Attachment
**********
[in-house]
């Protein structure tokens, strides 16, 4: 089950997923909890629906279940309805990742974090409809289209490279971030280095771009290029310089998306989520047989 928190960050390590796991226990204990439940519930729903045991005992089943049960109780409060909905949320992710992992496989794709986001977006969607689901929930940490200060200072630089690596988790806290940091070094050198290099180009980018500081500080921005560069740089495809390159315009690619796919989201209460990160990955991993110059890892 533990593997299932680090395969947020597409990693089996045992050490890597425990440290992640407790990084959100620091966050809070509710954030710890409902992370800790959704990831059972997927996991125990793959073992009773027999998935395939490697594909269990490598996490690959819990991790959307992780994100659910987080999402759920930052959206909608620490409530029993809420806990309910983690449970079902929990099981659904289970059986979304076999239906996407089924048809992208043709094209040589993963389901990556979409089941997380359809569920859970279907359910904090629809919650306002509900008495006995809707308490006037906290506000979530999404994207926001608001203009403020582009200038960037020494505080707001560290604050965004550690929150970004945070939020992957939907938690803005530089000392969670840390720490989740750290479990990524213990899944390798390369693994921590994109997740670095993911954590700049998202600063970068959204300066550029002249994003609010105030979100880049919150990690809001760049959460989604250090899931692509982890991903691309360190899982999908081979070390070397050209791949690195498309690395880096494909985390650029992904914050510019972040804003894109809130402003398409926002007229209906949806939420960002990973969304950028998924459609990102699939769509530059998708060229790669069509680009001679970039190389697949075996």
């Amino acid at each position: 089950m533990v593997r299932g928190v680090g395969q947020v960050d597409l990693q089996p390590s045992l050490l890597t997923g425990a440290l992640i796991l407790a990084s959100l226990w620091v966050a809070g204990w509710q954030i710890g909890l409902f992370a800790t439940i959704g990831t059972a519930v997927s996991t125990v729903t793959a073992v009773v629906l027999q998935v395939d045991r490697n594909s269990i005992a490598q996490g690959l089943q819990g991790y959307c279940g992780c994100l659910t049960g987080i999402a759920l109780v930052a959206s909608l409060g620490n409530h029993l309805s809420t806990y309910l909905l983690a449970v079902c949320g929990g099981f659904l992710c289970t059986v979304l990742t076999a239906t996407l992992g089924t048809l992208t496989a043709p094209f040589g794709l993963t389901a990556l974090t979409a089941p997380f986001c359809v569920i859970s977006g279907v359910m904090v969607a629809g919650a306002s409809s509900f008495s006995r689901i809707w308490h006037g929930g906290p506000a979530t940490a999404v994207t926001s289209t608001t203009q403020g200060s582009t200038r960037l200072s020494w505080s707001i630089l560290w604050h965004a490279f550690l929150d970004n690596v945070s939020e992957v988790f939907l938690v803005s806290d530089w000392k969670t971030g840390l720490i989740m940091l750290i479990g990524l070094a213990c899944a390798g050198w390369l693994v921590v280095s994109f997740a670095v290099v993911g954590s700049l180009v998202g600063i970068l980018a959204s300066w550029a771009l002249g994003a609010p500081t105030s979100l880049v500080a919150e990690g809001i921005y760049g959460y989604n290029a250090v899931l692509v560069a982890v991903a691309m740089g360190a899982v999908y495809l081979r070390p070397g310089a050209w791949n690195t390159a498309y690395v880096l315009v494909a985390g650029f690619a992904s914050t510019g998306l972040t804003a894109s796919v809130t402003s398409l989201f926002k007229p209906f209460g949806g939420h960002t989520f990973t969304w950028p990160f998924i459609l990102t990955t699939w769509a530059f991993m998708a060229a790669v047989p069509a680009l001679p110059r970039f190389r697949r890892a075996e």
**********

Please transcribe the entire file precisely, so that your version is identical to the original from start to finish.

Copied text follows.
[in-house]
């Protein structure tokens, strides 16, 4: 089950997923909890629906279940309805990742974090409809289209490279971030280095771009290029310089998306989520047989 928190960050390590796991226990204990439940519930729903045991005992089943049960109780409060909905949320992710992992496989794709986001977006969607689901929930940490200060200072630089690596988790806290940091070094050198290099180009980018500081500080921005560069740089495809390159315009690619796919989201209460990160990955991993110059890892 533990593997299932680090395969947020597409990693089996045992050490890597425990440290992640407790990084959100620091966050809070509710954030710890409902992370800790959704990831059972997927996991125990793959073992009773027999998935395939490697594909269990490598996490690959819990991790959307992780994100659910987080999402759920930052959206909608620490409530029993809420806990309910983690449970079902929990099981659904289970059986979304076999239906996407089924048809992208043709094209040589993963389901990556979409089941997380359809569920859970279907359910904090629809919650306002509900008495006995809707308490006037906290506000979530999404994207926001608001203009403020582009200038960037020494505080707001560290604050965004550690929150970004945070939020992957939907938690803005530089000392969670840390720490989740750290479990990524213990899944390798390369693994921590994109997740670095993911954590700049998202600063970068959204300066550029002249994003609010105030979100880049919150990690809001760049959460989604250090899931692509982890991903691309360190899982999908081979070390070397050209791949690195498309690395880096494909985390650029992904914050510019972040804003894109809130402003398409926002007229209906949806939420960002990973969304950028998924459609990102699939769509530059998708060229790669069509680009001679970039190389697949075996």
């Amino acid at each position: 089950m533990v593997r299932g928190v680090g395969q947020v960050d597409l990693q089996p390590s045992l050490l890597t997923g425990a440290l992640i796991l407790a990084s959100l226990w620091v966050a809070g204990w509710q954030i710890g909890l409902f992370a800790t439940i959704g990831t059972a519930v997927s996991t125990v729903t793959a073992v009773v629906l027999q998935v395939d045991r490697n594909s269990i005992a490598q996490g690959l089943q819990g991790y959307c279940g992780c994100l659910t049960g987080i999402a759920l109780v930052a959206s909608l409060g620490n409530h029993l309805s809420t806990y309910l909905l983690a449970v079902c949320g929990g099981f659904l992710c289970t059986v979304l990742t076999a239906t996407l992992g089924t048809l992208t496989a043709p094209f040589g794709l993963t389901a990556l974090t979409a089941p997380f986001c359809v569920i859970s977006g279907v359910m904090v969607a629809g919650a306002s409809s509900f008495s006995r689901i809707w308490h006037g929930g906290p506000a979530t940490a999404v994207t926001s289209t608001t203009q403020g200060s582009t200038r960037l200072s020494w505080s707001i630089l560290w604050h965004a490279f550690l929150d970004n690596v945070s939020e992957v988790f939907l938690v803005s806290d530089w000392k969670t971030g840390l720490i989740m940091l750290i479990g990524l070094a213990c899944a390798g050198w390369l693994v921590v280095s994109f997740a670095v290099v993911g954590s700049l180009v998202g600063i970068l980018a959204s300066w550029a771009l002249g994003a609010p500081t105030s979100l880049v500080a919150e990690g809001i921005y760049g959460y989604n290029a250090v899931l692509v560069a982890v991903a691309m740089g360190a899982v999908y495809l081979r070390p070397g310089a050209w791949n690195t390159a498309y690395v880096l315009v494909a985390g650029f690619a992904s914050t510019g998306l972040t804003a894109s796919v809130t402003s398409l989201f926002k007229p209906f209460g949806g939420h960002t989520f990973t969304w950028p990160f998924i459609l990102t990955t699939w769509a530059f991993m998708a060229a790669v047989p069509a680009l001679p110059r970039f190389r697949r890892a075996e």